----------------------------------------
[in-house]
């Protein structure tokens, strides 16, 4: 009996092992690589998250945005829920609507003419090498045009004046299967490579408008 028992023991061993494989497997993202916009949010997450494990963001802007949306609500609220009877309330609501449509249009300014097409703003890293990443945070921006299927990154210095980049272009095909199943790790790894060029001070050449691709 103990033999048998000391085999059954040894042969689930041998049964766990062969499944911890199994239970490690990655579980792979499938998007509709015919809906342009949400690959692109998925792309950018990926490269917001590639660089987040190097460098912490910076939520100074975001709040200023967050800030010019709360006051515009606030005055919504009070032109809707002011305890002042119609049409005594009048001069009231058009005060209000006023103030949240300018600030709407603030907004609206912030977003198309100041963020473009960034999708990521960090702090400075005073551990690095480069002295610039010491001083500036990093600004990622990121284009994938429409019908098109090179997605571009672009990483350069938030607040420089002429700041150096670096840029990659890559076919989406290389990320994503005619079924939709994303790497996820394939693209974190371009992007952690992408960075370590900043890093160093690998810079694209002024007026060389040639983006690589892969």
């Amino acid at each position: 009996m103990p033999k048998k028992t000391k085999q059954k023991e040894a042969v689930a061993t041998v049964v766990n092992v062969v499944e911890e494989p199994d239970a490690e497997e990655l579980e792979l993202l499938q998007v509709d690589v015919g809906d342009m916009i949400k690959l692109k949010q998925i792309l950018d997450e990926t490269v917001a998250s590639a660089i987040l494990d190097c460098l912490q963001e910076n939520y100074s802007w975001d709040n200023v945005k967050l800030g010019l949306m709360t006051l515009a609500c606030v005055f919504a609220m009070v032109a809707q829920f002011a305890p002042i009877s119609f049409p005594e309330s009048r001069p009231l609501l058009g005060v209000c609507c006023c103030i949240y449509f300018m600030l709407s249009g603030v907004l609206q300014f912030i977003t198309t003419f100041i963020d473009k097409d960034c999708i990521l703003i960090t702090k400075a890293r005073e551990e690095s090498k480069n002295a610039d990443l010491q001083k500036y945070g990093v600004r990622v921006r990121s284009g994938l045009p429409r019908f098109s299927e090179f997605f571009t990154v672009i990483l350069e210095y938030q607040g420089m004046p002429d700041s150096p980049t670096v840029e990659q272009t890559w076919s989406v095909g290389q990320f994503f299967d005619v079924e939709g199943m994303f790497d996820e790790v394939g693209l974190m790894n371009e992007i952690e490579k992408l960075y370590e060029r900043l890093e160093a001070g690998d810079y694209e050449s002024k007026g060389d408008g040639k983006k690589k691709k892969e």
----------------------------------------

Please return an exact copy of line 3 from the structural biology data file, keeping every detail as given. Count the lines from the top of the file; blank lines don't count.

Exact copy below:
């Amino acid at each position: 009996m103990p033999k048998k028992t000391k085999q059954k023991e040894a042969v689930a061993t041998v049964v766990n092992v062969v499944e911890e494989p199994d239970a490690e497997e990655l579980e792979l993202l499938q998007v509709d690589v015919g809906d342009m916009i949400k690959l692109k949010q998925i792309l950018d997450e990926t490269v917001a998250s590639a660089i987040l494990d190097c460098l912490q963001e910076n939520y100074s802007w975001d709040n200023v945005k967050l800030g010019l949306m709360t006051l515009a609500c606030v005055f919504a609220m009070v032109a809707q829920f002011a305890p002042i009877s119609f049409p005594e309330s009048r001069p009231l609501l058009g005060v209000c609507c006023c103030i949240y449509f300018m600030l709407s249009g603030v907004l609206q300014f912030i977003t198309t003419f100041i963020d473009k097409d960034c999708i990521l703003i960090t702090k400075a890293r005073e551990e690095s090498k480069n002295a610039d990443l010491q001083k500036y945070g990093v600004r990622v921006r990121s284009g994938l045009p429409r019908f098109s299927e090179f997605f571009t990154v672009i990483l350069e210095y938030q607040g420089m004046p002429d700041s150096p980049t670096v840029e990659q272009t890559w076919s989406v095909g290389q990320f994503f299967d005619v079924e939709g199943m994303f790497d996820e790790v394939g693209l974190m790894n371009e992007i952690e490579k992408l960075y370590e060029r900043l890093e160093a001070g690998d810079y694209e050449s002024k007026g060389d408008g040639k983006k690589k691709k892969e």